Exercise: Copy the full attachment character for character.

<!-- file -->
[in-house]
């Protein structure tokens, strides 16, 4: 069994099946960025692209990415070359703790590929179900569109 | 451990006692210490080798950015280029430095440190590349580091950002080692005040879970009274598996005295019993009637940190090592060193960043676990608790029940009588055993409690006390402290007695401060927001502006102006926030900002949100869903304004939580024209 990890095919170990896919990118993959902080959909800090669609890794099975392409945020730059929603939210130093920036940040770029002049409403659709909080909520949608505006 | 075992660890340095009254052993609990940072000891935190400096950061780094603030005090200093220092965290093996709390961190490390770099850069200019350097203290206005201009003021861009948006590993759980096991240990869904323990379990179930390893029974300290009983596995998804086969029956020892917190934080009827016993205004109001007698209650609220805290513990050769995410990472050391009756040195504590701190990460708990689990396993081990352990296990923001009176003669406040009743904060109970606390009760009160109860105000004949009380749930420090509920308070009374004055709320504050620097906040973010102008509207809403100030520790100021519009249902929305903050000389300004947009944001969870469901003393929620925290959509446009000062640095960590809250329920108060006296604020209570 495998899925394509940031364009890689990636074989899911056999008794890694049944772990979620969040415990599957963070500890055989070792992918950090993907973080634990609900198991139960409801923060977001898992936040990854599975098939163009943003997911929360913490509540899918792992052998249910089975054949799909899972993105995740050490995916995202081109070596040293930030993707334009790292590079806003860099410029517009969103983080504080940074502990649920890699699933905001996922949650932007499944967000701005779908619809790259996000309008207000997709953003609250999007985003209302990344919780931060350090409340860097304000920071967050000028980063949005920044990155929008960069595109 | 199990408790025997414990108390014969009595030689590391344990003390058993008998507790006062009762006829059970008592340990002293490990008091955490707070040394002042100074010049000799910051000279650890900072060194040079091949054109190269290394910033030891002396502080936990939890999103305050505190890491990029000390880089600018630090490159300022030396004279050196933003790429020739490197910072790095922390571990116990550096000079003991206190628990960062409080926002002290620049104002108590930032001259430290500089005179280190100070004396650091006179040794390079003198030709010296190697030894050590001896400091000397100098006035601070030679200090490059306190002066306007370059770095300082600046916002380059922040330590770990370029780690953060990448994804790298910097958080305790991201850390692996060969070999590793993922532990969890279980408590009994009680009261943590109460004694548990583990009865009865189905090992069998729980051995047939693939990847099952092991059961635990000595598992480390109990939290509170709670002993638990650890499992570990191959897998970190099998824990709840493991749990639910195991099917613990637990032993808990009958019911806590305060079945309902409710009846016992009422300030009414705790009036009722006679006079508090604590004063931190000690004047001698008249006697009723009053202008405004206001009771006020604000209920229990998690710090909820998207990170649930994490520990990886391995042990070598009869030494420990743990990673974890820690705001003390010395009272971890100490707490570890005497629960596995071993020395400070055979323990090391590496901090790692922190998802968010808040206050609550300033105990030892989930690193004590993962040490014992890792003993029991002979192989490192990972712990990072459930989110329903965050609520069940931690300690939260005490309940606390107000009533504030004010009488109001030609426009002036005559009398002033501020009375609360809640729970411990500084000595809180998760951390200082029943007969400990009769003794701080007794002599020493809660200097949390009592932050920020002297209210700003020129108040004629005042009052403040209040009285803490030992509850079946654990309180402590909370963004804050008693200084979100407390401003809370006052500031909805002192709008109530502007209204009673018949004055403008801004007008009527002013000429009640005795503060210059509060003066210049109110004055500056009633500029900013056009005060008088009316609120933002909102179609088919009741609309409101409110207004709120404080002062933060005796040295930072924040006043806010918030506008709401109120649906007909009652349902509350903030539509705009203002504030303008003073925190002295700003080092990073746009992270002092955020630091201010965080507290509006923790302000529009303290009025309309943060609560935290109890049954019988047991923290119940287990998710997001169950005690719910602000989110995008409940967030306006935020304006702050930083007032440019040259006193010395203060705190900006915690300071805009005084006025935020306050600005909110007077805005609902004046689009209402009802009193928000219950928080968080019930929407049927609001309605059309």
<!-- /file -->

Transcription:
[in-house]
């Protein structure tokens, strides 16, 4: 069994099946960025692209990415070359703790590929179900569109 | 451990006692210490080798950015280029430095440190590349580091950002080692005040879970009274598996005295019993009637940190090592060193960043676990608790029940009588055993409690006390402290007695401060927001502006102006926030900002949100869903304004939580024209 990890095919170990896919990118993959902080959909800090669609890794099975392409945020730059929603939210130093920036940040770029002049409403659709909080909520949608505006 | 075992660890340095009254052993609990940072000891935190400096950061780094603030005090200093220092965290093996709390961190490390770099850069200019350097203290206005201009003021861009948006590993759980096991240990869904323990379990179930390893029974300290009983596995998804086969029956020892917190934080009827016993205004109001007698209650609220805290513990050769995410990472050391009756040195504590701190990460708990689990396993081990352990296990923001009176003669406040009743904060109970606390009760009160109860105000004949009380749930420090509920308070009374004055709320504050620097906040973010102008509207809403100030520790100021519009249902929305903050000389300004947009944001969870469901003393929620925290959509446009000062640095960590809250329920108060006296604020209570 495998899925394509940031364009890689990636074989899911056999008794890694049944772990979620969040415990599957963070500890055989070792992918950090993907973080634990609900198991139960409801923060977001898992936040990854599975098939163009943003997911929360913490509540899918792992052998249910089975054949799909899972993105995740050490995916995202081109070596040293930030993707334009790292590079806003860099410029517009969103983080504080940074502990649920890699699933905001996922949650932007499944967000701005779908619809790259996000309008207000997709953003609250999007985003209302990344919780931060350090409340860097304000920071967050000028980063949005920044990155929008960069595109 | 199990408790025997414990108390014969009595030689590391344990003390058993008998507790006062009762006829059970008592340990002293490990008091955490707070040394002042100074010049000799910051000279650890900072060194040079091949054109190269290394910033030891002396502080936990939890999103305050505190890491990029000390880089600018630090490159300022030396004279050196933003790429020739490197910072790095922390571990116990550096000079003991206190628990960062409080926002002290620049104002108590930032001259430290500089005179280190100070004396650091006179040794390079003198030709010296190697030894050590001896400091000397100098006035601070030679200090490059306190002066306007370059770095300082600046916002380059922040330590770990370029780690953060990448994804790298910097958080305790991201850390692996060969070999590793993922532990969890279980408590009994009680009261943590109460004694548990583990009865009865189905090992069998729980051995047939693939990847099952092991059961635990000595598992480390109990939290509170709670002993638990650890499992570990191959897998970190099998824990709840493991749990639910195991099917613990637990032993808990009958019911806590305060079945309902409710009846016992009422300030009414705790009036009722006679006079508090604590004063931190000690004047001698008249006697009723009053202008405004206001009771006020604000209920229990998690710090909820998207990170649930994490520990990886391995042990070598009869030494420990743990990673974890820690705001003390010395009272971890100490707490570890005497629960596995071993020395400070055979323990090391590496901090790692922190998802968010808040206050609550300033105990030892989930690193004590993962040490014992890792003993029991002979192989490192990972712990990072459930989110329903965050609520069940931690300690939260005490309940606390107000009533504030004010009488109001030609426009002036005559009398002033501020009375609360809640729970411990500084000595809180998760951390200082029943007969400990009769003794701080007794002599020493809660200097949390009592932050920020002297209210700003020129108040004629005042009052403040209040009285803490030992509850079946654990309180402590909370963004804050008693200084979100407390401003809370006052500031909805002192709008109530502007209204009673018949004055403008801004007008009527002013000429009640005795503060210059509060003066210049109110004055500056009633500029900013056009005060008088009316609120933002909102179609088919009741609309409101409110207004709120404080002062933060005796040295930072924040006043806010918030506008709401109120649906007909009652349902509350903030539509705009203002504030303008003073925190002295700003080092990073746009992270002092955020630091201010965080507290509006923790302000529009303290009025309309943060609560935290109890049954019988047991923290119940287990998710997001169950005690719910602000989110995008409940967030306006935020304006702050930083007032440019040259006193010395203060705190900006915690300071805009005084006025935020306050600005909110007077805005609902004046689009209402009802009193928000219950928080968080019930929407049927609001309605059309």